The Centre's first publication, Professor James Santucci's "Theosophy and the Theosophical Society" will he published in November, and has already been sent to T.H.C. members. Copies are available at £1.50 (US $3) post free from T.H.C. It is intended that further booklets will appear in 1986, as the Centre's work gathers pace, and that T.H.C. members will receive them free as a privilege of membership. Any person or group may become an associate member of T.H.C.; the subscription for 1986 will be £4.00, and there will be arrangements for readers to renew T.H. and T.H.C. subs together (Members of the T.S. English Section also have the option of paying their full T.S. membership dues through the Centre)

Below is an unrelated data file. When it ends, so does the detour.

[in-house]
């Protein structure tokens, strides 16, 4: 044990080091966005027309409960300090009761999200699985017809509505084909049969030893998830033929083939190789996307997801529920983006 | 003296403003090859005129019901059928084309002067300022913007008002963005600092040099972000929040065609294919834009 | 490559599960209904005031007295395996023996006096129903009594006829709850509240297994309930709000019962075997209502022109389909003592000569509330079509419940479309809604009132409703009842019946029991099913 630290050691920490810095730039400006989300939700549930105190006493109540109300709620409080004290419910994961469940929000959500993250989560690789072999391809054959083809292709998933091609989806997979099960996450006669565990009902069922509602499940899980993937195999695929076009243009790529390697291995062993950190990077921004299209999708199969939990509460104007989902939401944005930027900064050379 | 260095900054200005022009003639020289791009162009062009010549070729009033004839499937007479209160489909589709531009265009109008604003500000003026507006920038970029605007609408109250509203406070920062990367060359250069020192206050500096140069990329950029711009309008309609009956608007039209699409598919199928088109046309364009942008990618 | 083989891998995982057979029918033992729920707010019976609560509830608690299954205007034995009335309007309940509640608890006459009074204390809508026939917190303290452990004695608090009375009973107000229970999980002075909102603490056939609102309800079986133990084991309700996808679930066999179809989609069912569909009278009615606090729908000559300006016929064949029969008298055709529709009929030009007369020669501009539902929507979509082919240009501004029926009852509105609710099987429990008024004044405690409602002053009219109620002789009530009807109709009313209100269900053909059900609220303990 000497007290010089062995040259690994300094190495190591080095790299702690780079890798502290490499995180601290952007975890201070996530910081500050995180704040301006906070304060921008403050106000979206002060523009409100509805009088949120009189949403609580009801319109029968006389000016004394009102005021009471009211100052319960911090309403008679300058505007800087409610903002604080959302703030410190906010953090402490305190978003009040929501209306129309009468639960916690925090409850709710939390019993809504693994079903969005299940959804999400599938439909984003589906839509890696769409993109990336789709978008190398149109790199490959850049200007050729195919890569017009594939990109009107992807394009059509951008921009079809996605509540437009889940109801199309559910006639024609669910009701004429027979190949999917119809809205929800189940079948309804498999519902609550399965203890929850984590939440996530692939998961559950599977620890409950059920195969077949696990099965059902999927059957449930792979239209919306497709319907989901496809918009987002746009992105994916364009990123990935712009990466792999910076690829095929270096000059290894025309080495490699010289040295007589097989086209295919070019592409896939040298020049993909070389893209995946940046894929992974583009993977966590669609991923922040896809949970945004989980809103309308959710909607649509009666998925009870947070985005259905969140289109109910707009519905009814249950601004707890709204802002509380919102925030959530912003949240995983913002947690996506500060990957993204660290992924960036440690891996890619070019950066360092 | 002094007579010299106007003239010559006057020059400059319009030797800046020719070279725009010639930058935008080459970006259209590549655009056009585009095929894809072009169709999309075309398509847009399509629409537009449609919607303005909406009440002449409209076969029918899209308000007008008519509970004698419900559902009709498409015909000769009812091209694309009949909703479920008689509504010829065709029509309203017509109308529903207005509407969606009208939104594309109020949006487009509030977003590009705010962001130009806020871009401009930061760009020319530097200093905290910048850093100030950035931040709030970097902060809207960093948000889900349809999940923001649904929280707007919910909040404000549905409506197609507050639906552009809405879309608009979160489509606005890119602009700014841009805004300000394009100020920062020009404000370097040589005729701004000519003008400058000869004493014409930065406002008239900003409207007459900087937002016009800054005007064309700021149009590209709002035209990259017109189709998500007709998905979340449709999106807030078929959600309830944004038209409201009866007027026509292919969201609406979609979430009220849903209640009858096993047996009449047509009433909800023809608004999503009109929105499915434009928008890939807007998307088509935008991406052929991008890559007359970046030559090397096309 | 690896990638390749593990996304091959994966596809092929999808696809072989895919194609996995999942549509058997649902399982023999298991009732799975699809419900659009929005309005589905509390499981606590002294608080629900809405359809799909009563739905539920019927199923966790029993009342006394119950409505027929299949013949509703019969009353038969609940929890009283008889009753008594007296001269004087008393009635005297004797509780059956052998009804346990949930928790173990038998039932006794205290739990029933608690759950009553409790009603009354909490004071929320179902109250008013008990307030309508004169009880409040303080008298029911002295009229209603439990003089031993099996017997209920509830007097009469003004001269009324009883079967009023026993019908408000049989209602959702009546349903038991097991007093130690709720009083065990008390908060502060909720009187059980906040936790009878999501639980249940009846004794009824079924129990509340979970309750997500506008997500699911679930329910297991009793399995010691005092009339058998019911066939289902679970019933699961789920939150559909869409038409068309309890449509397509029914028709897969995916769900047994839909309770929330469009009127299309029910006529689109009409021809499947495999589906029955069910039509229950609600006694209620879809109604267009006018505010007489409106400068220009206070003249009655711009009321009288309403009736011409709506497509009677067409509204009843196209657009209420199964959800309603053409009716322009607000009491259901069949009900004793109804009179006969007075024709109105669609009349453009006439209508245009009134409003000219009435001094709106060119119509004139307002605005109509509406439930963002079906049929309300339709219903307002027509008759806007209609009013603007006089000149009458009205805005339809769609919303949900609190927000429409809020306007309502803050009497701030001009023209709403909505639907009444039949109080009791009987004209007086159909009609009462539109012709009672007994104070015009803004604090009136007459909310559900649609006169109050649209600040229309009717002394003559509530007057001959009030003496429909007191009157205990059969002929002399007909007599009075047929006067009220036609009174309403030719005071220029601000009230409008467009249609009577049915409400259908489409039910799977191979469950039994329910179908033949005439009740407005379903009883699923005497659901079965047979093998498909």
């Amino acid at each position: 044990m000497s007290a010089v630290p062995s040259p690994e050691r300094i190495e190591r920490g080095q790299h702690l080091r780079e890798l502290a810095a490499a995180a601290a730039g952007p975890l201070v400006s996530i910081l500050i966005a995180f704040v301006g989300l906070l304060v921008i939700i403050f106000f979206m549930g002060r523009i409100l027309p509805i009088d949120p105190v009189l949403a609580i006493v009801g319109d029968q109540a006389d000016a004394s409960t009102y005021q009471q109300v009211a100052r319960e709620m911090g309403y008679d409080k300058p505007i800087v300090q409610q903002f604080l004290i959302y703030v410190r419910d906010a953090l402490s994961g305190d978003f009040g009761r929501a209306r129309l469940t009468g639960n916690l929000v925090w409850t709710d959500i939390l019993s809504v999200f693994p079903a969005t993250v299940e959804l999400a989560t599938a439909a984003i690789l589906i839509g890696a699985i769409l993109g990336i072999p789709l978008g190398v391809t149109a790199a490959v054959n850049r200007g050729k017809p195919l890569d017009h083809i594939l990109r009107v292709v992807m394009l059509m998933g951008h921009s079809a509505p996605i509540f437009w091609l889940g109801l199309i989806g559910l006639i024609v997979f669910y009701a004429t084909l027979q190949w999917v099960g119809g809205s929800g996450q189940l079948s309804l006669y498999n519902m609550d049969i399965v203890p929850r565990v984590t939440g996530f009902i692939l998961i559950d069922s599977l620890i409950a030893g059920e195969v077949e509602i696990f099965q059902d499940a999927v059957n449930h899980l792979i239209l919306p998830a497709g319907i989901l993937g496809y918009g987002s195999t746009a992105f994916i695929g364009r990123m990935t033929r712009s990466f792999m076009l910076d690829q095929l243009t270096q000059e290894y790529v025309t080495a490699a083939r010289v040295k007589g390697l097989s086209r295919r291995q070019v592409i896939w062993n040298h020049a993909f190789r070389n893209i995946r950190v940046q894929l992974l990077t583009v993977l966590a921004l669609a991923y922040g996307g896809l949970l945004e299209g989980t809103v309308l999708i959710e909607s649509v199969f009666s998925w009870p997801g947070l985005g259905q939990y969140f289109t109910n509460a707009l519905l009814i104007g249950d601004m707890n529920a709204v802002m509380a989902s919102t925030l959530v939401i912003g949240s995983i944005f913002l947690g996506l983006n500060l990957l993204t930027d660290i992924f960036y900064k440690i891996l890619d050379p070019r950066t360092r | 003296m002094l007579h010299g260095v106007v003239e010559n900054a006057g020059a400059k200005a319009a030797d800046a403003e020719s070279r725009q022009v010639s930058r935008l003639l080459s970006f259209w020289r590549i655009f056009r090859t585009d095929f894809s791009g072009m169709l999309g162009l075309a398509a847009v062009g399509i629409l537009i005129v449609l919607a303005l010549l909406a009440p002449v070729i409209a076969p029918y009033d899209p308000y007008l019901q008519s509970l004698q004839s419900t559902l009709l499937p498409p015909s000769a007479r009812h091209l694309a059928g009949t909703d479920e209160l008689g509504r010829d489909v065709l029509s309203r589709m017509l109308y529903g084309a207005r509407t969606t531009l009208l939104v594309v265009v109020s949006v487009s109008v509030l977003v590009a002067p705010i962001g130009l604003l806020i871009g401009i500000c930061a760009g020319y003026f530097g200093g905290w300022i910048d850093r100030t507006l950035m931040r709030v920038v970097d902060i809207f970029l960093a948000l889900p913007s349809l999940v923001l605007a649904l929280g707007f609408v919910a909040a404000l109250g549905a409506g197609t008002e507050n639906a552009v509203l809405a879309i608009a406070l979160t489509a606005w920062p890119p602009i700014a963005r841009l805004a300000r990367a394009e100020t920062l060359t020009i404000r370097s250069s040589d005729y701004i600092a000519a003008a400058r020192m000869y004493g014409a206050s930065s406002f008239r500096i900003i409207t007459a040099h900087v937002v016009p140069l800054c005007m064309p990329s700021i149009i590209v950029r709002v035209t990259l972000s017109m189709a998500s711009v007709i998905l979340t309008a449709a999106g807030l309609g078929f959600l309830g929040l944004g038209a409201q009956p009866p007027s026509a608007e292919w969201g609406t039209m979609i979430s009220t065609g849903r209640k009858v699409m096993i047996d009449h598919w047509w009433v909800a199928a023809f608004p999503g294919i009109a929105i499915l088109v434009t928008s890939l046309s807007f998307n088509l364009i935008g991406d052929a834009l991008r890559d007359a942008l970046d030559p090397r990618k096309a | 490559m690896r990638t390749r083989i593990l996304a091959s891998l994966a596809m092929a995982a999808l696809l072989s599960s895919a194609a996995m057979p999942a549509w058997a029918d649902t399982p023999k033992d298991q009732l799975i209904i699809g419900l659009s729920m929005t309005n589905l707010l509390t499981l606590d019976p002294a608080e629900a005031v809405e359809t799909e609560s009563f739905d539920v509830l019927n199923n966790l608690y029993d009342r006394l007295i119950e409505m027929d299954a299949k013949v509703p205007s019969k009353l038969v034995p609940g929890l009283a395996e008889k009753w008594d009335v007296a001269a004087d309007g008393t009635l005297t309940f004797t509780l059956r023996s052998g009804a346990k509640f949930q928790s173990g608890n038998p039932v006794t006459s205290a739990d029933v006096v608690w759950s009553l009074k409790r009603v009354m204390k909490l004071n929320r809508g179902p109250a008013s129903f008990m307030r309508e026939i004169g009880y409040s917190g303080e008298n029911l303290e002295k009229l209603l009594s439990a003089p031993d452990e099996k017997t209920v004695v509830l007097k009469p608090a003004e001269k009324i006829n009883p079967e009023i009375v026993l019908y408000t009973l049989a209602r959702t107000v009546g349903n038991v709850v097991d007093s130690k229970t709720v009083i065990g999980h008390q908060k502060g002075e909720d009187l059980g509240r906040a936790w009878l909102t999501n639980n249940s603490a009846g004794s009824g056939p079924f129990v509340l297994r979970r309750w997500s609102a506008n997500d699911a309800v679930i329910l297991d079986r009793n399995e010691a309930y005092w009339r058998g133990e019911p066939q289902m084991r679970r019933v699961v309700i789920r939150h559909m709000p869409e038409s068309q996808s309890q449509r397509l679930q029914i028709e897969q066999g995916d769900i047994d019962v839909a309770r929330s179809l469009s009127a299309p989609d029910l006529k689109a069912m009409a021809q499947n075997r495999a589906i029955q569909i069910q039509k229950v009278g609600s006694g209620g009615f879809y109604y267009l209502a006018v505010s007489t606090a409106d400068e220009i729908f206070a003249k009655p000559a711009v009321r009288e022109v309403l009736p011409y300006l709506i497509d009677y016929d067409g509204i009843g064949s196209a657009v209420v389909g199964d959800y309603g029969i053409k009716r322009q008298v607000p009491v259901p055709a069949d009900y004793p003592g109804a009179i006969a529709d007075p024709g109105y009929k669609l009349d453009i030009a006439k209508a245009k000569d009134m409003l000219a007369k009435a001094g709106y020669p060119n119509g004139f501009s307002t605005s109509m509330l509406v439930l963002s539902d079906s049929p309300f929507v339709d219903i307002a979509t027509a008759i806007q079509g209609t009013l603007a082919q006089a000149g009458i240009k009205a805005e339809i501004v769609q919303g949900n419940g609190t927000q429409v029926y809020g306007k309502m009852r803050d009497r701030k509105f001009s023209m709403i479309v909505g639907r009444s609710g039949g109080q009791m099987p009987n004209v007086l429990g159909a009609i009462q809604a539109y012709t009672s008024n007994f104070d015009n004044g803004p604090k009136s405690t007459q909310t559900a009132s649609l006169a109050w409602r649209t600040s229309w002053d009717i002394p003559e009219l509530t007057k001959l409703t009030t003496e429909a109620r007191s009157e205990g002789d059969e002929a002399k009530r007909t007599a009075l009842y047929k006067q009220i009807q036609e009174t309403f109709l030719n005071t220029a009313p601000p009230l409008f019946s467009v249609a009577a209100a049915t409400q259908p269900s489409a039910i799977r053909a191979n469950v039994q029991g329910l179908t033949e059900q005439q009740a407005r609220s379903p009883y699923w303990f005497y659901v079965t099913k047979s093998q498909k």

Early indications are that the International Conference on Theosophical History in London on 18-20 July 1986 (see previous issue) will be an occasion for some significant disclosures. Booking details in the next issue.

Theosophical History is edited by Leslie Price. Cover design by Claire Jameson. Subscription - £5 per year ($10) or £8 for 2 years ($15) from Editor, 46 Evelyn Gardens, London SW7 3HB. Canadian cheques add $1.

All material is copyright to authors and publishers, and may not be reproduced without permission. Views expressed are those of the authors alone, not those of any Theosophical body.


Copyright © 2000  James A. Santucci and Theosophical History